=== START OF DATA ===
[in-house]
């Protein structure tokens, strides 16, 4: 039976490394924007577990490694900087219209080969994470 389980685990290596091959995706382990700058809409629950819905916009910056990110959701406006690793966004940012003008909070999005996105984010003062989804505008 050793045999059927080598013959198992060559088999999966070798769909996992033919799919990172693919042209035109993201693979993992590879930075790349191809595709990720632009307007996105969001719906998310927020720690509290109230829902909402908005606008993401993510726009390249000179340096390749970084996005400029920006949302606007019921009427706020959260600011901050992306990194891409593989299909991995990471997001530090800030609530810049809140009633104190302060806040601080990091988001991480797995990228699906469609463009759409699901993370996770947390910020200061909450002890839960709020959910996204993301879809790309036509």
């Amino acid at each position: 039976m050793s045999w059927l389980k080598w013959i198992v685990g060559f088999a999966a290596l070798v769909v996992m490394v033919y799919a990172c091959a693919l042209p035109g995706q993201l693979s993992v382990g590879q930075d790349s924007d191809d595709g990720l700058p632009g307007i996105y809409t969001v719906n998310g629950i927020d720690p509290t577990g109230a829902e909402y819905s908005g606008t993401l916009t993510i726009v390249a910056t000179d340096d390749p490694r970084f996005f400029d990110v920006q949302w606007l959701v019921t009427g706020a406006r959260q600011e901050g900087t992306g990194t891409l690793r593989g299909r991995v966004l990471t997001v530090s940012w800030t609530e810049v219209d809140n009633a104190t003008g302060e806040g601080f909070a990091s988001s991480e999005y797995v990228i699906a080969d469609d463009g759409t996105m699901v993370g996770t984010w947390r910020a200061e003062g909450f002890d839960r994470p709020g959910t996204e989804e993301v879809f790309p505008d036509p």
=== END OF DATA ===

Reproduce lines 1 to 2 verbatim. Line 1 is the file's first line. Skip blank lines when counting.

[in-house]
């Protein structure tokens, strides 16, 4: 039976490394924007577990490694900087219209080969994470 389980685990290596091959995706382990700058809409629950819905916009910056990110959701406006690793966004940012003008909070999005996105984010003062989804505008 050793045999059927080598013959198992060559088999999966070798769909996992033919799919990172693919042209035109993201693979993992590879930075790349191809595709990720632009307007996105969001719906998310927020720690509290109230829902909402908005606008993401993510726009390249000179340096390749970084996005400029920006949302606007019921009427706020959260600011901050992306990194891409593989299909991995990471997001530090800030609530810049809140009633104190302060806040601080990091988001991480797995990228699906469609463009759409699901993370996770947390910020200061909450002890839960709020959910996204993301879809790309036509």